The ducks are a lot of fun to raise, but what we love best about them is their eggs. I had never eaten a duck egg before our ducks started laying them for us, so I didn’t know what to expect.
Turns out, they are pretty similar to chicken eggs. Of course the duck eggs are larger – about 30% larger to be precise. Our duck eggs usually weigh in right around 3 ounces, which is considerably heavier than even jumbo chicken eggs.
Duck eggs contain slightly less water and more fat which makes them superior for baking. They make cakes and breads rise better. On the flip side, overcooking them makes them rubbery, so they aren’t best used for frying or scrambling, although we do eat them both ways with care taken not to overcook them. I find the eggs do have a bit stronger ‘egg’ taste than chicken eggs which makes them stand up better to strong cheese such as Swiss or sharp cheddar, say in an omelet.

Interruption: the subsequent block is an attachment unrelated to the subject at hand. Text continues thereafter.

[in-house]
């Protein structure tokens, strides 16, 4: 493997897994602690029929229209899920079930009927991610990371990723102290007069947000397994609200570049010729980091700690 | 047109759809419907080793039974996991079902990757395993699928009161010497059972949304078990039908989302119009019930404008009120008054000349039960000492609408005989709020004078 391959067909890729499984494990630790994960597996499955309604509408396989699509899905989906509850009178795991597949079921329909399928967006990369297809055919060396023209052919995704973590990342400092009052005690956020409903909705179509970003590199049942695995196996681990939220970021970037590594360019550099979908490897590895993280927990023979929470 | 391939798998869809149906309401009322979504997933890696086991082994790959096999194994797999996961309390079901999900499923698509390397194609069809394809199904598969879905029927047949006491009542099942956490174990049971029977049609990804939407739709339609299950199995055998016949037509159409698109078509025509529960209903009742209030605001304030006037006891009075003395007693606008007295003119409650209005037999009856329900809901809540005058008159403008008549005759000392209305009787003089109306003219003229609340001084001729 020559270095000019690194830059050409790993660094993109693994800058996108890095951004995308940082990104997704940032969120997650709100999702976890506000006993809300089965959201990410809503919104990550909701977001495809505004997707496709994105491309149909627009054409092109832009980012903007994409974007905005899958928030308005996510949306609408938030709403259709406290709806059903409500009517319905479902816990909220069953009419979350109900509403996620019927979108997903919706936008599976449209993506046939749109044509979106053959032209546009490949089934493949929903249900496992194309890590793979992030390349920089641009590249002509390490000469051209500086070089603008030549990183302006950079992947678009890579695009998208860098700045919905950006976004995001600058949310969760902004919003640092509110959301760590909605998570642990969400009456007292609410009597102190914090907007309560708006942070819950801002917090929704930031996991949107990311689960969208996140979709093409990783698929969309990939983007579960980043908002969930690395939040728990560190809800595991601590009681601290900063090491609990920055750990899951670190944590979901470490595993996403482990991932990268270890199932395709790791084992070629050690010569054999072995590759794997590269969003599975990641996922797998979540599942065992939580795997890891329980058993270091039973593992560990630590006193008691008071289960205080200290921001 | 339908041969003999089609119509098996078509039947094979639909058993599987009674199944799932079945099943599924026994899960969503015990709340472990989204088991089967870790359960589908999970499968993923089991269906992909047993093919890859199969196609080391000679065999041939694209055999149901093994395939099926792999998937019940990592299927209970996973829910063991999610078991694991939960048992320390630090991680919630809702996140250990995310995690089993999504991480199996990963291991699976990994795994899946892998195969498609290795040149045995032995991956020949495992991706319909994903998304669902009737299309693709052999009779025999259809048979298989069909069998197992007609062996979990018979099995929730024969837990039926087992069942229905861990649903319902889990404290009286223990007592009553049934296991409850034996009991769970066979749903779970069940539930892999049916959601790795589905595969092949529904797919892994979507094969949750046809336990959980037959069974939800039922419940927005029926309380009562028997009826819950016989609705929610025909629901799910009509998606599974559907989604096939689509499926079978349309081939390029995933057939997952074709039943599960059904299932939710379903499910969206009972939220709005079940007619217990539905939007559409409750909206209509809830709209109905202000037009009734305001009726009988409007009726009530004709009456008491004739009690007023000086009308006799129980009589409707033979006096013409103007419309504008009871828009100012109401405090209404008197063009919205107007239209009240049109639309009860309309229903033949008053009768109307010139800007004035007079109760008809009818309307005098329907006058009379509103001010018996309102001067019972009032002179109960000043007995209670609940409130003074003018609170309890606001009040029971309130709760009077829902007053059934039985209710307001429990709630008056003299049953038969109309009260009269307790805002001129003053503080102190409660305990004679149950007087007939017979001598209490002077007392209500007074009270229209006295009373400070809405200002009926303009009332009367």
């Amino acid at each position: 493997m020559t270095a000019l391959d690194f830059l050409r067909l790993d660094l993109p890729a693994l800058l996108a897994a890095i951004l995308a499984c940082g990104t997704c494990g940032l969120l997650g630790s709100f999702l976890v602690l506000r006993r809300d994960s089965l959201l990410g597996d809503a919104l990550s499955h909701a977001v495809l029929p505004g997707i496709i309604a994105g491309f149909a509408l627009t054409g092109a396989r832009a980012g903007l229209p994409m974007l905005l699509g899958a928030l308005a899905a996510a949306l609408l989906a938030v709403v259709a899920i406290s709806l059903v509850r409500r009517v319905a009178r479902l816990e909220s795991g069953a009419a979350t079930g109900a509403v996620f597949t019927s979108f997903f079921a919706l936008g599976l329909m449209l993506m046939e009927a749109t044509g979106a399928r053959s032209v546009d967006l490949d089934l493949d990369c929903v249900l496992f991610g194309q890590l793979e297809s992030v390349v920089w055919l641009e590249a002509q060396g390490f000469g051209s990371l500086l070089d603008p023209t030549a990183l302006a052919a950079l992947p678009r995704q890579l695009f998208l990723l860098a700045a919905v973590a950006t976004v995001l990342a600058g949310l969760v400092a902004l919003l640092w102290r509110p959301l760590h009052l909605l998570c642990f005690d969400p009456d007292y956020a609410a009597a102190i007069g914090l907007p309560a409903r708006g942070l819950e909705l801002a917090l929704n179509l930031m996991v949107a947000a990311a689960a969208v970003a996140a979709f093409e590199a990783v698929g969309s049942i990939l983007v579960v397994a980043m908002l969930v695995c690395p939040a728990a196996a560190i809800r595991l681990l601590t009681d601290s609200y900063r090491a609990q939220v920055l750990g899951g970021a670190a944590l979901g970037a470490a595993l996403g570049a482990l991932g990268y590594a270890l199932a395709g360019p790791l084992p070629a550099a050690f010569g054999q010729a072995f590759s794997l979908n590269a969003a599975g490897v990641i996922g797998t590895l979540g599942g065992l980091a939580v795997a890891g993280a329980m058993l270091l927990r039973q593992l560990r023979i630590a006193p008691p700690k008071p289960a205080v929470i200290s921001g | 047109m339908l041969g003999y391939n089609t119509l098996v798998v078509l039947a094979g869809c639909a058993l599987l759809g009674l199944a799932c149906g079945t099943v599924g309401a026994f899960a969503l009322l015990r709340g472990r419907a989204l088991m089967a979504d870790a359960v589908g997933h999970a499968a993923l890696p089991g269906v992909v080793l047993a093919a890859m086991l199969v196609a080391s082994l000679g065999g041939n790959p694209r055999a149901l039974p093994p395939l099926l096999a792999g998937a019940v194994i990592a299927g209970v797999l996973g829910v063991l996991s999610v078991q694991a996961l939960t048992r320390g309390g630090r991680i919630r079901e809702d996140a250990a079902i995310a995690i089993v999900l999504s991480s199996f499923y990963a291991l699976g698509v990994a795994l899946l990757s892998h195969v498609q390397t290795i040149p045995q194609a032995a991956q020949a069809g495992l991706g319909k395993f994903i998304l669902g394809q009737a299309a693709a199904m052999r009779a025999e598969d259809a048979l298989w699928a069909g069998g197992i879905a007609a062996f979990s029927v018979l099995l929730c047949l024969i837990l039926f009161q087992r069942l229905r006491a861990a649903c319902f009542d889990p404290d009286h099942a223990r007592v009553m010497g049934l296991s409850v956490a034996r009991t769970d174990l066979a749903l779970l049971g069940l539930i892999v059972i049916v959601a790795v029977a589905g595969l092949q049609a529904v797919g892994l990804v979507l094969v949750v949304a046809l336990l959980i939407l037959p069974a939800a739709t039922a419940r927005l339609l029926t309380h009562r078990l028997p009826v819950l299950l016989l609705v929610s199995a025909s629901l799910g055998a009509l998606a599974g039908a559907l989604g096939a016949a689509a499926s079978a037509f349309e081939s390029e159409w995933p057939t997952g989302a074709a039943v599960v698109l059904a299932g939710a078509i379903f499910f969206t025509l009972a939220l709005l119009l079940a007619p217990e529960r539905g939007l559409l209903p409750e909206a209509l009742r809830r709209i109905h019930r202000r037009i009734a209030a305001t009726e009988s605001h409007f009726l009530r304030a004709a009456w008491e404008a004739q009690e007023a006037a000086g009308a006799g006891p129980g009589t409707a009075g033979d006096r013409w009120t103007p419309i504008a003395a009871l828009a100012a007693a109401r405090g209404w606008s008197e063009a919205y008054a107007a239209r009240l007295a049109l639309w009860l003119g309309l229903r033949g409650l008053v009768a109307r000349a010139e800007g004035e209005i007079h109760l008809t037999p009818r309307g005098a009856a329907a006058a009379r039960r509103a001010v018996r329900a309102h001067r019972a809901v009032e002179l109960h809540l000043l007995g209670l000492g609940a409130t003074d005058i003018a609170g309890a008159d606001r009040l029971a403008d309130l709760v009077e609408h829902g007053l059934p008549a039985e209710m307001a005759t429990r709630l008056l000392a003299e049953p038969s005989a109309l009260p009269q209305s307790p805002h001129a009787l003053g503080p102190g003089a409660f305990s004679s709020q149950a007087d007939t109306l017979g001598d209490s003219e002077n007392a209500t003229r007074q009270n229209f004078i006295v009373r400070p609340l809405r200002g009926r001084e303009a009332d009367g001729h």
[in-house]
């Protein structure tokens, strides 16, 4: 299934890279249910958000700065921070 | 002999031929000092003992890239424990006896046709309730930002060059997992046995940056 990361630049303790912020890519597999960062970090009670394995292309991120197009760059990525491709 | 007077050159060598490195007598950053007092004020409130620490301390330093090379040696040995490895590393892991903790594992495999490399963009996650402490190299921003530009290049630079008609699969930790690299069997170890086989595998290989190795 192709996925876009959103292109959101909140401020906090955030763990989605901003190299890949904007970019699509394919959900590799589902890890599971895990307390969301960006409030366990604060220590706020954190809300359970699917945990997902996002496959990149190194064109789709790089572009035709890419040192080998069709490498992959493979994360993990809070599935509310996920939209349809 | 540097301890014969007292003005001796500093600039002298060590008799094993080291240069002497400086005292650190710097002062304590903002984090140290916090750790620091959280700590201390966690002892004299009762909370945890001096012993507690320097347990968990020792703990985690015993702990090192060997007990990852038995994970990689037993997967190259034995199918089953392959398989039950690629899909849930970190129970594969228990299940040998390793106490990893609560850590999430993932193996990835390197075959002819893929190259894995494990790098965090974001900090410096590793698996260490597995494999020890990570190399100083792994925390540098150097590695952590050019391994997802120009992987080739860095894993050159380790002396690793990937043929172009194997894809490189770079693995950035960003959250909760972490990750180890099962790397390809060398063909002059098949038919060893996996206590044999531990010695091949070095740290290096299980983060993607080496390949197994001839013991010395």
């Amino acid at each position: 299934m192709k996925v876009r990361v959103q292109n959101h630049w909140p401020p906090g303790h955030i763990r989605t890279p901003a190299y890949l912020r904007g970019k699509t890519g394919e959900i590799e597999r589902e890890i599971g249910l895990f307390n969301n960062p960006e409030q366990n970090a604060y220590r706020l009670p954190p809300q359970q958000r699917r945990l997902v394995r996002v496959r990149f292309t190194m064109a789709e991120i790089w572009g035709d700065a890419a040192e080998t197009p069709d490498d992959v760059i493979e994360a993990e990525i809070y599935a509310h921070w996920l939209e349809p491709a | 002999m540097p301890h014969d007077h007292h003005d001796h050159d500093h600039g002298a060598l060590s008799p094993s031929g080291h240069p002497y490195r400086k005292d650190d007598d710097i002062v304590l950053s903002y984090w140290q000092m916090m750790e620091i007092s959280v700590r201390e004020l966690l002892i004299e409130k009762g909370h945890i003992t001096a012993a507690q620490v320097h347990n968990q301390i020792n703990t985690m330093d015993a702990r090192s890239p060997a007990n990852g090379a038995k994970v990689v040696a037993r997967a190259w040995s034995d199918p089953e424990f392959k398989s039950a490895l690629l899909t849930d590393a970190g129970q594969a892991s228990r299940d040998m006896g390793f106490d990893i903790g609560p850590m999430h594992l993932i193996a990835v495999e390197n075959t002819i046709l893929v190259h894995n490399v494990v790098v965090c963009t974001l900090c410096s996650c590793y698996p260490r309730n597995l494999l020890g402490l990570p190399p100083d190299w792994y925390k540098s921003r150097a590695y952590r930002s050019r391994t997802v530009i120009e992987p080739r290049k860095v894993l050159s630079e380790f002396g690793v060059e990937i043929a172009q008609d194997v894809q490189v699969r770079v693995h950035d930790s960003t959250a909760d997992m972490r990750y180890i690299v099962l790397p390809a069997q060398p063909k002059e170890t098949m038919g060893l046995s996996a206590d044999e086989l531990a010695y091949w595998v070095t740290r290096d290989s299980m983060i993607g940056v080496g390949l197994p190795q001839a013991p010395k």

I always use our duck eggs in a one-to-one ratio in recipes that call for chicken eggs (I try and use the smallest for baking), but since a large chicken egg contains roughly 3 Tablespoons, you can also lightly whisk the duck eggs and then measure out 3 Tablespoon amounts to equal the number of eggs the recipe calls for.
Duck eggs stay fresher longer than chicken eggs due to having thicker shells. Their whites are firmer, and ounce for ounce they contain more calcium, Vitamin B-12, Vitamin A, and Vitamin D than chicken eggs. They contain less Vitamin E and about the same amount of protein as a chicken egg, and one duck egg delivers almost a full day’s serving of cholesterol. Neither duck or chicken eggs contain any Vitamin C. One duck egg contains about 130 calories, half of which are fat calories.
Their larger size and thicker shells make blown duck eggs very much coveted among the pysanky crowd to hand paint or otherwise decorate.
Overall, the large, rich duck eggs make a nice contrast in color, size, taste and composition to our chicken eggs and I feel blessed to have both provided by our backyard flock.